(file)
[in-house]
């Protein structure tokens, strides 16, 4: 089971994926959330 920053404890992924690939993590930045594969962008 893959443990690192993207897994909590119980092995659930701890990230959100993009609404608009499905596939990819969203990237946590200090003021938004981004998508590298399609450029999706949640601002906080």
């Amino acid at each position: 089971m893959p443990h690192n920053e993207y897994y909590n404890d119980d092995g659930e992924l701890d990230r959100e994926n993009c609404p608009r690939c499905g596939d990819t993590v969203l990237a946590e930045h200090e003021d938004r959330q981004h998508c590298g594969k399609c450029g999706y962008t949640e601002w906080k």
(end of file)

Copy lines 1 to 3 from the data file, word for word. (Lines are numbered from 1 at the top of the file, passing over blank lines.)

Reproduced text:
[in-house]
């Protein structure tokens, strides 16, 4: 089971994926959330 920053404890992924690939993590930045594969962008 893959443990690192993207897994909590119980092995659930701890990230959100993009609404608009499905596939990819969203990237946590200090003021938004981004998508590298399609450029999706949640601002906080």
């Amino acid at each position: 089971m893959p443990h690192n920053e993207y897994y909590n404890d119980d092995g659930e992924l701890d990230r959100e994926n993009c609404p608009r690939c499905g596939d990819t993590v969203l990237a946590e930045h200090e003021d938004r959330q981004h998508c590298g594969k399609c450029g999706y962008t949640e601002w906080k």